Earlier today, Apple hosted one of its trademark special events — just a matter of hours after Microsoft’s rival briefing on the future of its Surface line and Windows 10.
Tim Cook opened the show in understated style, presenting a slideshow of photographs taken by iPhone 7 users to attendees. However, it wouldn’t take long for the event to move on to the topic of the day: some big changes to the MacBook Pro line, and plenty of demonstrations highlighting how users will benefit.
Apple TV was the first device to be showcased as part of the event. Cook announced that Minecraft is coming to the Apple TV, and will be available before the end of the year, before the focus shifted to completely new functionality intended to enhance viewing video content on the platform.
Users will now be able to access Twitter responses to the shows they’re watching — an NFL game was the example used — and even facilitates quick responses by pushing individual tweets to another Apple device. This functionality is set to be rolled out across election night coverage, sports broadcasts, and news programming.
Cook returned to the stage to discuss the “unified TV experience,” an expansion of the search functionality previously offered on Apple TV. A new app called TV was announced, which is set to offer big changes to the way users watch television.
TV will offer easy access to all the television shows and movies the user is currently working their way through, across all apps — whether they’re currently airing, or older content. Selecting a video opens up the appropriate app or service automatically, and the content begins playing immediately.
The Touch Bar
“The Mac is more than a product to us,” Cook said, as the spotlight was put on computer hardware. “It’s a testament to everything we do, and everything we create at Apple.” It was noted that this week marks the 25th anniversary of Apple’s first notebook, prompting a brief trip down memory lane.
Then it was time for the official reveal of functionality that’s been public knowledge for some time — the Touch Bar. A sizzle reel showed the dynamic strip being used as a rotation dial, an Emoji gallery, and a GarageBand track viewer.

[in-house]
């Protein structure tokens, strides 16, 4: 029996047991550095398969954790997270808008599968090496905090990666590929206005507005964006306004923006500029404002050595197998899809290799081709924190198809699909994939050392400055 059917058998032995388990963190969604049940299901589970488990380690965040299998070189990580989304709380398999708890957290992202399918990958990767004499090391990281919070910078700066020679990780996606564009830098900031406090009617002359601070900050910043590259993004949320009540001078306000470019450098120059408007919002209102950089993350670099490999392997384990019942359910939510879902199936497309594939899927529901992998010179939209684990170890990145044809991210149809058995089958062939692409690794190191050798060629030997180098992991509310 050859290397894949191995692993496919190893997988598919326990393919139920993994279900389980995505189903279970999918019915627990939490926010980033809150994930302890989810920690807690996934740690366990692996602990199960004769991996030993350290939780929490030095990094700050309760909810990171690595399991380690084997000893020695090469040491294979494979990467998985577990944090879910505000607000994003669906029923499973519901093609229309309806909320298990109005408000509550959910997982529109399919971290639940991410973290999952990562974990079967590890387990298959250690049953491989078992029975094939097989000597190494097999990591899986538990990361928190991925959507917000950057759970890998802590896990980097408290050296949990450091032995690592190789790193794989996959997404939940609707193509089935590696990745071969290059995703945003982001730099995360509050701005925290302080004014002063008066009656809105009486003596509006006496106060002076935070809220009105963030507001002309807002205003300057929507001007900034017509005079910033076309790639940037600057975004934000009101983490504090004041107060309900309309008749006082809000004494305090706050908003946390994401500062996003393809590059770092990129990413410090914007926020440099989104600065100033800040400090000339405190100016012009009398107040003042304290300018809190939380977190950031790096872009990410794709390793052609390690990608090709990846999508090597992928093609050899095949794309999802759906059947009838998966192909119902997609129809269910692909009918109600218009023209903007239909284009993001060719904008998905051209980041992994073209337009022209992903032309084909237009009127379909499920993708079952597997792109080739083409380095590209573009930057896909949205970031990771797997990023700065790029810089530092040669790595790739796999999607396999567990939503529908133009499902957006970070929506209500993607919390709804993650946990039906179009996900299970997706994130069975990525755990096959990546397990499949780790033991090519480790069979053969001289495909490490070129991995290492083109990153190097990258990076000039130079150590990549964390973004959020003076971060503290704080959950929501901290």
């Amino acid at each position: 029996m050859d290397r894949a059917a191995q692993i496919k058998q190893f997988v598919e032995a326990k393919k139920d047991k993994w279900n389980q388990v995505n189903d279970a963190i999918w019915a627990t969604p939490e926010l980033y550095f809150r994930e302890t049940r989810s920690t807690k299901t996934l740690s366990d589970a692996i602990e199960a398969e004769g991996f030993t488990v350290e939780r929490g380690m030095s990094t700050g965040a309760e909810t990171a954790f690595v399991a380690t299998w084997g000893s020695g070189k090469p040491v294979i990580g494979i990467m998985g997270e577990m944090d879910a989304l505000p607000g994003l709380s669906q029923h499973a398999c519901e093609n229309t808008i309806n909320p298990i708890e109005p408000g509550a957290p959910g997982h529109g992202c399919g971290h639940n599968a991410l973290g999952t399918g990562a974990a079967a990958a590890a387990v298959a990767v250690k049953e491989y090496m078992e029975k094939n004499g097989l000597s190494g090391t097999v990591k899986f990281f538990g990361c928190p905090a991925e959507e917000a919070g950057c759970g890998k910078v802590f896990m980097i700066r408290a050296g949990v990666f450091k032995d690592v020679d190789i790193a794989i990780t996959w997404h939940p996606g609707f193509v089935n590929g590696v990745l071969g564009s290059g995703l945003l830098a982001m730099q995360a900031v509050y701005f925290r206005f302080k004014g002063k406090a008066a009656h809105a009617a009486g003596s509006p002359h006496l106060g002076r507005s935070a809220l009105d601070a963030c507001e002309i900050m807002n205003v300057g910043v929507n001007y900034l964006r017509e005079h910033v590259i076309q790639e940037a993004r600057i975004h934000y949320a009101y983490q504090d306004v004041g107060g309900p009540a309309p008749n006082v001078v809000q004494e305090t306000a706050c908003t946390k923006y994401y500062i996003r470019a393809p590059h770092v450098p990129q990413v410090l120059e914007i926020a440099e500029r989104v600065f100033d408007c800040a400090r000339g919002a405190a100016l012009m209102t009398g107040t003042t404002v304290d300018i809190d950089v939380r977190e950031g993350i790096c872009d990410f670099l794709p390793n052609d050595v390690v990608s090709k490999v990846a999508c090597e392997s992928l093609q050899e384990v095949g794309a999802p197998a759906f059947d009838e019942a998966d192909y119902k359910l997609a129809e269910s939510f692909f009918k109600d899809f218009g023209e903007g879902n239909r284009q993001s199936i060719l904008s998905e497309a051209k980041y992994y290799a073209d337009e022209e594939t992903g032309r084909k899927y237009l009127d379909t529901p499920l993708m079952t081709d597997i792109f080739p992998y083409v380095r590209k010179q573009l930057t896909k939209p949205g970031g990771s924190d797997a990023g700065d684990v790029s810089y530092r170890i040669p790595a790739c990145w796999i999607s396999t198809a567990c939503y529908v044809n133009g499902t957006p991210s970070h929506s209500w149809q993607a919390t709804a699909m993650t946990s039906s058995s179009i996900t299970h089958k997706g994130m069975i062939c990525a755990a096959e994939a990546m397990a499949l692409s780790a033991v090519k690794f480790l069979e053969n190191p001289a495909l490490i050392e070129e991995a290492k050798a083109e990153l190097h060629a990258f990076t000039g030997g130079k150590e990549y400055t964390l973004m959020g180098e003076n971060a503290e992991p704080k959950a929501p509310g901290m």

This new keyboard element is multi-touch, meaning that users can interact with multiple controls at once. Microsoft was confirmed to be on board with adding support for the Touch Bar to services like the Office suite and Skype.
The Touch Bar also works in sync with Apple’s T1 chip to provide secure authentication for Apple Pay transactions. Multiple users sharing the same computer can register their fingerprints with the new MacBook Pro, and even switch between accounts by pressing a finger against the scanner.
The New MacBook Pro
The Touch Bar isn’t the only feature that sets the new MacBook Pro apart from its predecessors, which boasts a striking new display that’s 67 percent brighter and possesses a 67 percent higher contrast ratio compared to the previous 15-inch MacBook Pro.
The 15-inch system utilizes a 6th-gen Intel Core i7 quad-core processor, while the 13-inch variant features a dual-core 6th-gen i5/i7 CPU.
The laptop’s Force Touch trackpad has been made two times larger, and an all-new keyboard design implements a second-generation update of the company’s butterfly mechanism.
The system is being billed as the thinnest and lightest MacBook Pro ever made, with the 13-inch model clocking in at just 14.9 millimeters thin and 23 percent smaller in volume than its predecessor. The laptop features four ports, each of which can be used for charging the device, as a USB connection, to link up a monitor, or for countless other purposes.
The capabilities of the new MacBook Pro were demonstrated in creative software suites like Final Cut Pro, DJ Pro, and Photoshop — but targeting creators was about as close as Apple came to directly referencing yesterday’s Windows event.
The 13-inch MacBook Pro starts at $1,799, while the 15-inch model starts at $2,399. A 13-inch variant without the Touch bar is set to retail from $1,499.
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